IRON RIVER—As it plans to put a county-wide road millage renewal on the November ballot, the Iron County Road Commission agreed to modify its disbursement of the collected taxes to four cities and the village of Alpha or risk, quite plainly, losing the support of the voters in those municipalities.
The recommendation and action to accept the agreement was reached after a lengthy discussion with representatives of Iron River, Caspian and Crystal Falls, along with their attorneys, at the Road Board’s Aug. 14 meeting.
The issue arose when the municipalities became aware they were not receiving 100 percent of the revenue generated in their communities back to the communities.
“We relied on the statue on how the money is distributed,” said attorney Steve Polich, representing Caspian and Gaastra.
“We are receiving from 72 to 75 percent of the money generated. The roads in these municipalities are needy of this money.”
The return of millage money to the municipalities was agreed upon in the ballot language three years ago because the cities and the village of Alpha maintain jurisdiction over their roads, not the Road Commission.
The discrepancy arose in the manner of disbursement, with the county collecting the millage based on the state taxable value and disbursing the money using the state equalized value.
The municipalities, overall, estimate they have not received approximately $11,000 in revenue in 2012.
“Our auditor brought it to our attention,” said Geoffrey Lawrence, attorney for Crystal Falls. “We have to fix our roads, too.”
“So you’re asking for about 25 percent more?” asked Road Commission Chairman Carl Sholander, noting that “municipal drivers use county roads, too.”
“The opposite is also true,” said Polich. He said a similar agreement is in place in Dickinson County, “That’s fair in this way.
“It’s not as though we can’t have agreements. That’s what other municipalities are doing.”
Sholander questioned if the issue was political, in that the municipalities indicated they would vote the millage down if they didn’t receive the requested funds.
“If you don’t support the millage,” he said, “you’ll lose the whole amount.”
Polich said any municipality can seek a millage on its own.
“We’re not subverting your millage,” he said. “It’s not a huge amount of money.”
Commissioner Ernie Schmidt commented that the townships are paying 100 percent of the cost of repairs on their own roads.
“The townships are doing roads on an elective basis,” Polich said. “They can choose. The cities have more responsibilities for their roads.”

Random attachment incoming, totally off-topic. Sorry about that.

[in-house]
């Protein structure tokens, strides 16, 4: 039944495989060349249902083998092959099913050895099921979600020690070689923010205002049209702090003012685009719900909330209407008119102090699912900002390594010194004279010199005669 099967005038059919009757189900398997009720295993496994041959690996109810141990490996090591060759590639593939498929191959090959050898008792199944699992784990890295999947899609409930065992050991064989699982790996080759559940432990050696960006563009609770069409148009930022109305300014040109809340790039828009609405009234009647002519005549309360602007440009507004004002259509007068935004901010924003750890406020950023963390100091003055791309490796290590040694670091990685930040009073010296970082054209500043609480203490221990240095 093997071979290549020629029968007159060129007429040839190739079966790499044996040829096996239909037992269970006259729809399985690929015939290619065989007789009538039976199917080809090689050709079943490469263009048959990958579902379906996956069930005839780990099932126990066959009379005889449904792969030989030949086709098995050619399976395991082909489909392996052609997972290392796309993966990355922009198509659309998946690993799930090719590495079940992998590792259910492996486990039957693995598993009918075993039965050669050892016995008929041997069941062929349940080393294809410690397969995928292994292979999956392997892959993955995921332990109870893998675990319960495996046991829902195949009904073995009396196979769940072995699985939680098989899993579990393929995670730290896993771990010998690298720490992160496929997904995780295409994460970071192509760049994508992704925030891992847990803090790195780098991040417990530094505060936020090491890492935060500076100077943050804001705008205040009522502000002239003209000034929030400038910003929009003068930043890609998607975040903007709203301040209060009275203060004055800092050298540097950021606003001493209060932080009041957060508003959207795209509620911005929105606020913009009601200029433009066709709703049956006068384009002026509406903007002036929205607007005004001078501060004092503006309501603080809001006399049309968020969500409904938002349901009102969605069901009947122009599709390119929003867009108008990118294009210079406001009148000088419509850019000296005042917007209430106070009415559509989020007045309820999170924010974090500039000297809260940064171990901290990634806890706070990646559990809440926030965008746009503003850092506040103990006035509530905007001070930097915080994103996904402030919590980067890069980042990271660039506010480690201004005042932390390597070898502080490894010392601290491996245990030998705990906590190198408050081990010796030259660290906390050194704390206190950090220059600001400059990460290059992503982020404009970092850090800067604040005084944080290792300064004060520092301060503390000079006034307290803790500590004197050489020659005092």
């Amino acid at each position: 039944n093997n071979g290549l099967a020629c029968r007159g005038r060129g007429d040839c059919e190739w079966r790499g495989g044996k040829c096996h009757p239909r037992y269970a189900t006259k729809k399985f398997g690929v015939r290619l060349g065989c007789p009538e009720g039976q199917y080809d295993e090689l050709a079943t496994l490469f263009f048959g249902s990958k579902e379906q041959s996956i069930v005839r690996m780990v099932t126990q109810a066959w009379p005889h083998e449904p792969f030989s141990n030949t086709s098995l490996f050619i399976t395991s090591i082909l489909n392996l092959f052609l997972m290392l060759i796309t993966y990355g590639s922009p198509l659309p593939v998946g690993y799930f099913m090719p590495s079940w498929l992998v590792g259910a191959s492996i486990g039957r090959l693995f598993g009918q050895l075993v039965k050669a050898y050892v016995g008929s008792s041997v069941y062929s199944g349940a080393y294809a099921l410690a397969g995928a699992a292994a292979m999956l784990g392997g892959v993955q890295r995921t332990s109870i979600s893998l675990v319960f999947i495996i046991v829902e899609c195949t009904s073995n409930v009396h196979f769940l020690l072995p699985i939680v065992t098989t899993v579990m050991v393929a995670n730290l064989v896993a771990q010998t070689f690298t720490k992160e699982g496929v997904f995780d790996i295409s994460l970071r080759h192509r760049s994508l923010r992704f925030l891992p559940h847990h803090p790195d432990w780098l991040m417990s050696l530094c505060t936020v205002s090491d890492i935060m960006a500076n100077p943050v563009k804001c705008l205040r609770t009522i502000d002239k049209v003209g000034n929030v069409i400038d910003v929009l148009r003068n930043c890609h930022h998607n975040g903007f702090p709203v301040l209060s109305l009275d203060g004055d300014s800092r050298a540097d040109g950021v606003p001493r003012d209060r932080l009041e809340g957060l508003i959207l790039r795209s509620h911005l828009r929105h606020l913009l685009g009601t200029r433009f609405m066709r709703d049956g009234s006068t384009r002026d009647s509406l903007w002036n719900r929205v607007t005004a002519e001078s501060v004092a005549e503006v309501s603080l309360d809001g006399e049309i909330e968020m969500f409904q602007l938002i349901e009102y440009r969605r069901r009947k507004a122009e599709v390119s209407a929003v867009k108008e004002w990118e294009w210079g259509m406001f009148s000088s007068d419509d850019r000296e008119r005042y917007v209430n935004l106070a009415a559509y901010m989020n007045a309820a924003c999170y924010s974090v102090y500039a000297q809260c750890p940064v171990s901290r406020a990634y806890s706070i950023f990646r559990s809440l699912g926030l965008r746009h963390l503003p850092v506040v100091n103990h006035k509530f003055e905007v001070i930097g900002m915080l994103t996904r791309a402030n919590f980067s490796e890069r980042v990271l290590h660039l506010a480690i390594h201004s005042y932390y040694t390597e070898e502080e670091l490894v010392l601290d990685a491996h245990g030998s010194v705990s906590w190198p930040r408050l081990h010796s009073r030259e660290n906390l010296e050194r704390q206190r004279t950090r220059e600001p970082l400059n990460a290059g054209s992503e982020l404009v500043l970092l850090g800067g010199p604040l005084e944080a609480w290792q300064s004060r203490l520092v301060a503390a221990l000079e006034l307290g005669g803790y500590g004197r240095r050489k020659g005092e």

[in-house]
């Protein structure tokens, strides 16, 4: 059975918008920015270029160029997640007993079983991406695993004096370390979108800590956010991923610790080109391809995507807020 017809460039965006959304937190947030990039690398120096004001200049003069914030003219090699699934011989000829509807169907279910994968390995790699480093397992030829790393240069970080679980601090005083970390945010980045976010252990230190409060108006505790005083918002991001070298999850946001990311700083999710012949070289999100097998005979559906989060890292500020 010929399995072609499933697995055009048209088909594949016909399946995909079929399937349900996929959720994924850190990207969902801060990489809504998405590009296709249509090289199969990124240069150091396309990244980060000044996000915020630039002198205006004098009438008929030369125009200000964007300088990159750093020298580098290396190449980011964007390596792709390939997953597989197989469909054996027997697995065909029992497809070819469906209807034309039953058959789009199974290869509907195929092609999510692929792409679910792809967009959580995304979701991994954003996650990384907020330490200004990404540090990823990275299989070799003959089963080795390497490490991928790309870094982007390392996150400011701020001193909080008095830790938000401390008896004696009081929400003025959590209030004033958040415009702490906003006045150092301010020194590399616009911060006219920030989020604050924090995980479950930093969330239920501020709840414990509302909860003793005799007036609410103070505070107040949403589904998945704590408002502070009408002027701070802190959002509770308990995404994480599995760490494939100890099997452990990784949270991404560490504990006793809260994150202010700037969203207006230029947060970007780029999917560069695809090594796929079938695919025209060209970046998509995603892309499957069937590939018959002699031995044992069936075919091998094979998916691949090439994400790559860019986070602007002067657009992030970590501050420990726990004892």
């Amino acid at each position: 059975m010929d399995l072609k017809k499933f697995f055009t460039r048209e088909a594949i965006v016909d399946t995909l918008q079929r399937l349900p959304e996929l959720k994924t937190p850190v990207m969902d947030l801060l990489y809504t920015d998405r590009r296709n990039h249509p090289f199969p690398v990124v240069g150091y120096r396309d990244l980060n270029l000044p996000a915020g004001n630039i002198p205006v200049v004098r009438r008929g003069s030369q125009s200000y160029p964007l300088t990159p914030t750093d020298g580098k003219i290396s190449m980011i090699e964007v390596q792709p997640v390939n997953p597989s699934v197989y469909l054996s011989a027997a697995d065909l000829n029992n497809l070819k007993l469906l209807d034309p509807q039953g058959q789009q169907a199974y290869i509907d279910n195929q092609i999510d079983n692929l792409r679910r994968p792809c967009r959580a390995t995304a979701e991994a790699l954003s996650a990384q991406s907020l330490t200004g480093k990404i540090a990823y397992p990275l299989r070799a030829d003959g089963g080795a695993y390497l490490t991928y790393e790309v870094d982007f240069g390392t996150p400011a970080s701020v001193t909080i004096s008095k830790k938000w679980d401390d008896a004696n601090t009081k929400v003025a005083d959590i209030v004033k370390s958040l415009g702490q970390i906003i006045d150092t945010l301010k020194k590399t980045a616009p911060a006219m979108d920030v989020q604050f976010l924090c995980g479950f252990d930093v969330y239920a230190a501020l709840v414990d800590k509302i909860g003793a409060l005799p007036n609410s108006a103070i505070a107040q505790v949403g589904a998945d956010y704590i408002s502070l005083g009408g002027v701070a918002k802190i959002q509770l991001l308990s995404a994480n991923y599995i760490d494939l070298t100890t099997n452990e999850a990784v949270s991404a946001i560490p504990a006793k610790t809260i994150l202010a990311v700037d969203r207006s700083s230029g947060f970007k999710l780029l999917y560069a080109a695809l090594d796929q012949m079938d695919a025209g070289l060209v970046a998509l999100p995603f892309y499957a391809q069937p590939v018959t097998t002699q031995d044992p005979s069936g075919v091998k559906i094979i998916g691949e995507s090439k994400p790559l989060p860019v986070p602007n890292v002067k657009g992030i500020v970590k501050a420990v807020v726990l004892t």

“We’ve removed the 8 ½ percent administration fee on our township projects,” said Sholander. “We’ve been able to absorb that through the millage. We’ve had layoffs, and we’ve managed the millage money. I appreciate your needs.”
Crystal Falls Township Supervisor Tom Lesandrini said in the first conversations about the millage, it was thought that the money should be spent in the municipalities from where it came.
“Eleven thousand dollars and you can pass the millage? Don’t jeopardize that. It might be a spiteful thing to do.”
Crystal Falls City Manager Dorothea Olson added that her residents, “when they voted, expected the money to stay in the city. It’s not staying in the city.
Iron River City Manager Perry Franzoi agreed, saying the voters were under the impression that the millage voted in the city would stay in the city.
“It’s a matter of fairness for the voters in Iron River. We can all use help,” he said. “The state won’t help us. If I had that$7,000 (estimated annual loss), I could do some little projects.”
the county-wide millage generates approximately $193,000 per year, $204,000 with the municipalities’ portion added in.
“It would be nice to have that $11,000,” said Road Commission Superintendent Doug Tomasoski, “but we’d be looking at losing $193,000.
“A lot of people didn’t understand the distribution statue,” he said.
Iron County Treasurer Marcia Cornelia agreed.
“The law says to distribute the money based on the SEV, and it is collected on the taxable value, so there is a discrepancy.”
Sholander asked if the agreement could be handled after the election.
“We all want the same thing,” he said. “Why can’t we wait to change the agreement?”
“If I were a betting person,” said Tomasoski, “depending on how hard it’s pushed by the municipalities, I think it would be a real gamble.
“The ballot language won’t change, but support would come with the agreement.”
“The municipalities didn’t think they wouldn’t get the money,” said Polich. “So they said, let’s just go ask the Road Commission.
“It’s positive to do it the way they thought it was going to be four years ago.”
“I recommend an agreement,” Tomasoski said. “I don’t want to lose the whole millage. I hope there will be verbal support from the municipalities.”
“I would support it, pending the passing of the millage,” Sholander said.
Commissioner Joe Sabol made a motion to agree with the cities; Schmidt supported it. It passed, four to one, with Sholander voting no.
The agreement language will supersede the ballot language, and will begin with the millage renewal.